Cultural exchange key to promote Saudi-Japan ties

Japanese Calligraphy & Tea Ceremony artist Wakako Yamaguchi speaking to Arab News in Riyadh (AN Photo by Ali Aldhahri)
Updated 31 October 2019

Cultural exchange key to promote Saudi-Japan ties

  • ‘Leadership in both the countries share a great understanding for each other’

RIYADH: Mutual cultural exchange is significant in promoting bilateral ties, according to Wakako Yamaguchi, visiting Japanese calligraphy and tea ceremony artist.

Yamaguchi, who is the vice president of the Institute for Japanese Culture Experience and Education in Tokyo, attended workshops in Riyadh at the Saudi Arabian Society for Culture and Arts (SASCA) on Monday and the Art and Skills Institute (ASI) on Tuesday. The lecture was followed by a performance on Japan calligraphy, and interaction with the art-loving audience. 

Speaking to Arab News during her trip to Riyadh, Yamaguchi explained the purpose of the trip: “My aim is to introduce Japanese culture, especially calligraphy and ink art.

“I also want to show the philosophy of the tea ceremony,” she said. “We drink tea and have this ceremony, and I hope this might be of interest to everybody.”

Asked how it evolved from tea as a drink to tea as a piece of art, Yamaguchi said: “It was started as a monastic custom of Zen and attracted a lot of Samurai or the noble class people, because tea suggests to us how to live. So with just a cup of tea, we can understand mutual love and respect.”

The Japanese tea ceremony is an elaborate ritual, she said. It is a spiritual ceremony, an interlude in which one leads oneself for the moment to the spirit of beauty, quietude, and politeness toward others.

The formal tea ceremony is an iconic representation of Japanese culture. It is even more ingrained in the Japanese lifestyle than in China, whence the ceremony was borrowed nearly 900 years ago, although the Japanese use it in a different way. The tea ceremony is in many ways synonymous with Zen since both arrived in Japan from China at the same time.

On the cultural affinity, she hoped that such sessions will help to bring people from the two countries closer as both peoples have the same feeling for art.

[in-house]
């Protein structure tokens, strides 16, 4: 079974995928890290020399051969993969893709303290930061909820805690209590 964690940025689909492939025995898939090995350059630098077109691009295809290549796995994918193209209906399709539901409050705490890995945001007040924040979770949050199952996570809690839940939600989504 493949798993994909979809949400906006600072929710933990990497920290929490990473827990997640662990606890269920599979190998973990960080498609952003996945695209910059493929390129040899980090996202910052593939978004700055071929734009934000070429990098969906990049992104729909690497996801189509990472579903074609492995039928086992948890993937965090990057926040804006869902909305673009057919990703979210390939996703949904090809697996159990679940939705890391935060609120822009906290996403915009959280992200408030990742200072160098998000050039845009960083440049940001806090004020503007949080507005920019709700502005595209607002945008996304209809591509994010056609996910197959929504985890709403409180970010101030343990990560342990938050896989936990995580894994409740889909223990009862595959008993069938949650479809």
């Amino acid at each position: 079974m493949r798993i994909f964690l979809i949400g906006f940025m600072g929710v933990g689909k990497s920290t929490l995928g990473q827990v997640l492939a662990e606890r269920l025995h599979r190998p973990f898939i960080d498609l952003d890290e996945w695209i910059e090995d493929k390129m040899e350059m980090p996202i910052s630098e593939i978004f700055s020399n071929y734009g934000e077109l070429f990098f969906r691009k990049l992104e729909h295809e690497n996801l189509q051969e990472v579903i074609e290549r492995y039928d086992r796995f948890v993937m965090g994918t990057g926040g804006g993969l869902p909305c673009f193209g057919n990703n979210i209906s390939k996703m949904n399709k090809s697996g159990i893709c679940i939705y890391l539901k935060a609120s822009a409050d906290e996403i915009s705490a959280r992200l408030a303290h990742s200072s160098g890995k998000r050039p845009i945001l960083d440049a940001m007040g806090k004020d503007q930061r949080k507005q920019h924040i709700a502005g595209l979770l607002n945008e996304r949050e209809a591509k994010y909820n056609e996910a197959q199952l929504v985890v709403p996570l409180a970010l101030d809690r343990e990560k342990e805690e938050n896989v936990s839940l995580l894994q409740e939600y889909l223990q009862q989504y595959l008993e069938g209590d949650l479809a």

With Saudi Arabia and Japan’s relationship developing through the Saudi-Japan Vision 2030 partnership, the two countries are looking at ways to strengthen their cultural ties, she added.

She also said that the leadership in both the countries share a great understanding for each other and referred to the ceremony when Japan’s Emperor Naruhito formally completed his ascension to the Chrysanthemum Throne at the Imperial Palace in Tokyo on Oct. 22.

Saudi Arabia was represented at the ceremony by Minister of State Prince Turki bin Mohammed bin Fahd bin Abdul Aziz, who conveyed greetings from King Salman and Crown Prince Mohammed bin Salman to the Japanese people.

Agreeing that art and culture serve as a bridge to bring people from different countries closer, she expressed the hope that more such visits by art lovers from the two countries will further enhance cultural ties.


Organization of Islamic Cooperation to adopt Cairo Declaration on Human Rights in Islam

Updated 28 February 2020

Organization of Islamic Cooperation to adopt Cairo Declaration on Human Rights in Islam

  • OIC secretary-general notes that the organization continues to condemn the ideological rhetoric adopted by terrorist groups

JEDDAH: Secretary-General of the Organization of Islamic Cooperation (OIC) Dr. Yousef bin Ahmad Al-Othaimeen announced on Wednesday that the OIC will adopt the Cairo Declaration on Human Rights in Islam (CDHRI) after it is revised in accordance with international human-rights standards. The foreign ministers of the OIC member states are expected to approve the CDHRI at their meeting in Niamey, Niger in April.

 Al-Othaimeen was speaking at the 43rd session of the United Nations Human Rights Council (HRC), held in Geneva on Wednesday, where he highlighted some of the efforts the OIC has made to fight racism and xenophobia — including Islamophobia — claiming that they are the result of “intellectual and political resistance to cultural pluralism.”

He said the OIC, in cooperation with its partners, has prepared “a comprehensive and consensual approach to address incitement to hatred, discrimination and violence on the basis of religion.”

Al-Othaimeen’s speech, which was delivered on his behalf by OIC Geneva Permanent Representative Nassima Baghli, stressed that terrorism, including religious extremism, is a major source of concern for the international community. He pointed out that the OIC continues to condemn the ideological rhetoric adopted by terrorist groups and has established the Sawt Al-Hikma (Voice of Wisdom) Center, which focuses on addressing the ideological rhetoric of extremists.

His speech also reviewed the most common human-rights violations suffered by Muslims, referring to the detailed documentation from the UN’s own human rights bodies and the OIC of discrimination and violence against the Rohingya Muslims.

Al-Othaimeen explained that America’s actions in Palestine in recent months required the OIC to stress that any peace initiative between Israel and Palestine must be consistent with legitimate rights, foremost among which is the right to self-determination.

He also stressed the OIC’s support for Kashmiris in their pursuit of their legitimate right to self-determination in accordance with international resolutions and highlighted the OIC’s condemnation of Armenia’s continued occupation of Nagorno-Karabakh and seven regions bordering Azerbaijan.